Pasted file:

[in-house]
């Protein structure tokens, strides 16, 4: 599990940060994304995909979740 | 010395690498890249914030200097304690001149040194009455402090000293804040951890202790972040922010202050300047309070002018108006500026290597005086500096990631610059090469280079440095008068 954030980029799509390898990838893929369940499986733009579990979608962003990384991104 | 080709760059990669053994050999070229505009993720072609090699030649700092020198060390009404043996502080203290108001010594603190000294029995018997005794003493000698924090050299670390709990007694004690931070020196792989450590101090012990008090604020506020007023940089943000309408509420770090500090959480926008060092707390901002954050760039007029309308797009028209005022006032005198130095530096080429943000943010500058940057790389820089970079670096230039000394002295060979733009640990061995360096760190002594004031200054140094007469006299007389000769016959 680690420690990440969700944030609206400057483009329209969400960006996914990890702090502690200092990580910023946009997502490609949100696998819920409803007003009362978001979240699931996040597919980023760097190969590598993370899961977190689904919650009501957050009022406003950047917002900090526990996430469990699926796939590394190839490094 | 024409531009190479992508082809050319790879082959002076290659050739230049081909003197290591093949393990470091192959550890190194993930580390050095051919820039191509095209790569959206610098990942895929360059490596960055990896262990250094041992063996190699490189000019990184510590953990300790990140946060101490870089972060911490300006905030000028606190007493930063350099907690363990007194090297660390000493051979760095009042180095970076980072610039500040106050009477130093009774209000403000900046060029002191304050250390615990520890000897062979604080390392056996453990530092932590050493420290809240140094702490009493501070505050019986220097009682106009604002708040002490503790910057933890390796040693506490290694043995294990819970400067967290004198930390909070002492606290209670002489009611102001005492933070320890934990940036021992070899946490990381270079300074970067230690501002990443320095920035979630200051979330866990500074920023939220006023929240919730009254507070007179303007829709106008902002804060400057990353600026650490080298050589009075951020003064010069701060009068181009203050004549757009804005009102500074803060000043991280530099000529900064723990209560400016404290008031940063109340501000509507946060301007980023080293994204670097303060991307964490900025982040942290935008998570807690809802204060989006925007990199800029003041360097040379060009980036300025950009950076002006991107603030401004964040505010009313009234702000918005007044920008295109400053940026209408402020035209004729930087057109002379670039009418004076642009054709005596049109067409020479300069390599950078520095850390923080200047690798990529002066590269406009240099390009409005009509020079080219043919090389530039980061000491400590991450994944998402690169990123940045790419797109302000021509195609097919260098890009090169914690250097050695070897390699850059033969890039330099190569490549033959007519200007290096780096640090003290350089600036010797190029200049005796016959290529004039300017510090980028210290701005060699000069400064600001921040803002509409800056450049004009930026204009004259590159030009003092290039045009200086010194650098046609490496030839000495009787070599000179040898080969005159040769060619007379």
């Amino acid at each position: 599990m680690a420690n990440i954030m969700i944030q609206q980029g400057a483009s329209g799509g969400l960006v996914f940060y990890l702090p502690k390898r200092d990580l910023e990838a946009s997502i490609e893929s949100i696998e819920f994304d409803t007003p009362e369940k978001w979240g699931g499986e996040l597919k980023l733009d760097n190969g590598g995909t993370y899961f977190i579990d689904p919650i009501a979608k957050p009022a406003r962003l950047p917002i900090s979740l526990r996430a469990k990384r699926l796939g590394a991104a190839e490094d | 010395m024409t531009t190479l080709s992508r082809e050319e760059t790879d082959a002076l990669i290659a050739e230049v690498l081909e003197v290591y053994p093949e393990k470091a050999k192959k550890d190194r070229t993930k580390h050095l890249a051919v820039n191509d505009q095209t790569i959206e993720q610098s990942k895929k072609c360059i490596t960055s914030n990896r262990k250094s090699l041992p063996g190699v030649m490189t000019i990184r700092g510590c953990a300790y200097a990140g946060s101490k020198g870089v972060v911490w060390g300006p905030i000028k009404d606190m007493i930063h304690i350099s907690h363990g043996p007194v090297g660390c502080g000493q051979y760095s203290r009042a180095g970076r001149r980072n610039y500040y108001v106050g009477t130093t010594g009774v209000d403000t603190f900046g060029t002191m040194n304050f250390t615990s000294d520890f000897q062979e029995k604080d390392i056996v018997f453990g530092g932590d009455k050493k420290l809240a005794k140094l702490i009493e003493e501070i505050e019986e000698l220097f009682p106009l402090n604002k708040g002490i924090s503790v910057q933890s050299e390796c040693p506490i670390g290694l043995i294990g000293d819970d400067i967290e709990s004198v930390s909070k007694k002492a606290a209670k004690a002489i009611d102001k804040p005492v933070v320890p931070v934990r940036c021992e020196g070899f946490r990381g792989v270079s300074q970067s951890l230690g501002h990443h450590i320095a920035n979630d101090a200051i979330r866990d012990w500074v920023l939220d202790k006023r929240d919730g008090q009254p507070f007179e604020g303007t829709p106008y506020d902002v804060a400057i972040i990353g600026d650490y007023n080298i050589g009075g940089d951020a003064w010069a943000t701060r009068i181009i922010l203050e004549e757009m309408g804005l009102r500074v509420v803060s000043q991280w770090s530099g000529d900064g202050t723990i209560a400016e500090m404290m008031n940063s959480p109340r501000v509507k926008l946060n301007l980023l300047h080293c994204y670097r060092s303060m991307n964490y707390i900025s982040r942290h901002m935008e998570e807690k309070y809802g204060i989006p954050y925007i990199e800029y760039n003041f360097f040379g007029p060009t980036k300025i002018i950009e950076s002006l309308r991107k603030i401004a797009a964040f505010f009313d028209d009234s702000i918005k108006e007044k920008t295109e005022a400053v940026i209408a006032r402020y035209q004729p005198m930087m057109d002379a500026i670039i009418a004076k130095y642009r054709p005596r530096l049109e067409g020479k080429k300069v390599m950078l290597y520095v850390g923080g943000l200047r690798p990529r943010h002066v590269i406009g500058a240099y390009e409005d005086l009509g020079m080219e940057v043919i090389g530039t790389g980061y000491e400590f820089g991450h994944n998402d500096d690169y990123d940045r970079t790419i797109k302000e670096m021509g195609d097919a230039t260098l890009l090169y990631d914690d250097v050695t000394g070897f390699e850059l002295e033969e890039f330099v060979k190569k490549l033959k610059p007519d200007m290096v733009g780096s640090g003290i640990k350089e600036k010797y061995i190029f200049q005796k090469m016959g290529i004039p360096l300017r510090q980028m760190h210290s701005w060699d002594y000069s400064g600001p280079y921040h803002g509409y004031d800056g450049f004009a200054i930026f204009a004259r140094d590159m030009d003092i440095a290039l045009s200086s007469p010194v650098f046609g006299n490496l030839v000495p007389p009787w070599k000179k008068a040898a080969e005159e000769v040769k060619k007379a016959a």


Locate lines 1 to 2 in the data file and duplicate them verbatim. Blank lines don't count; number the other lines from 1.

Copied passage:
[in-house]
């Protein structure tokens, strides 16, 4: 599990940060994304995909979740 | 010395690498890249914030200097304690001149040194009455402090000293804040951890202790972040922010202050300047309070002018108006500026290597005086500096990631610059090469280079440095008068 954030980029799509390898990838893929369940499986733009579990979608962003990384991104 | 080709760059990669053994050999070229505009993720072609090699030649700092020198060390009404043996502080203290108001010594603190000294029995018997005794003493000698924090050299670390709990007694004690931070020196792989450590101090012990008090604020506020007023940089943000309408509420770090500090959480926008060092707390901002954050760039007029309308797009028209005022006032005198130095530096080429943000943010500058940057790389820089970079670096230039000394002295060979733009640990061995360096760190002594004031200054140094007469006299007389000769016959 680690420690990440969700944030609206400057483009329209969400960006996914990890702090502690200092990580910023946009997502490609949100696998819920409803007003009362978001979240699931996040597919980023760097190969590598993370899961977190689904919650009501957050009022406003950047917002900090526990996430469990699926796939590394190839490094 | 024409531009190479992508082809050319790879082959002076290659050739230049081909003197290591093949393990470091192959550890190194993930580390050095051919820039191509095209790569959206610098990942895929360059490596960055990896262990250094041992063996190699490189000019990184510590953990300790990140946060101490870089972060911490300006905030000028606190007493930063350099907690363990007194090297660390000493051979760095009042180095970076980072610039500040106050009477130093009774209000403000900046060029002191304050250390615990520890000897062979604080390392056996453990530092932590050493420290809240140094702490009493501070505050019986220097009682106009604002708040002490503790910057933890390796040693506490290694043995294990819970400067967290004198930390909070002492606290209670002489009611102001005492933070320890934990940036021992070899946490990381270079300074970067230690501002990443320095920035979630200051979330866990500074920023939220006023929240919730009254507070007179303007829709106008902002804060400057990353600026650490080298050589009075951020003064010069701060009068181009203050004549757009804005009102500074803060000043991280530099000529900064723990209560400016404290008031940063109340501000509507946060301007980023080293994204670097303060991307964490900025982040942290935008998570807690809802204060989006925007990199800029003041360097040379060009980036300025950009950076002006991107603030401004964040505010009313009234702000918005007044920008295109400053940026209408402020035209004729930087057109002379670039009418004076642009054709005596049109067409020479300069390599950078520095850390923080200047690798990529002066590269406009240099390009409005009509020079080219043919090389530039980061000491400590991450994944998402690169990123940045790419797109302000021509195609097919260098890009090169914690250097050695070897390699850059033969890039330099190569490549033959007519200007290096780096640090003290350089600036010797190029200049005796016959290529004039300017510090980028210290701005060699000069400064600001921040803002509409800056450049004009930026204009004259590159030009003092290039045009200086010194650098046609490496030839000495009787070599000179040898080969005159040769060619007379």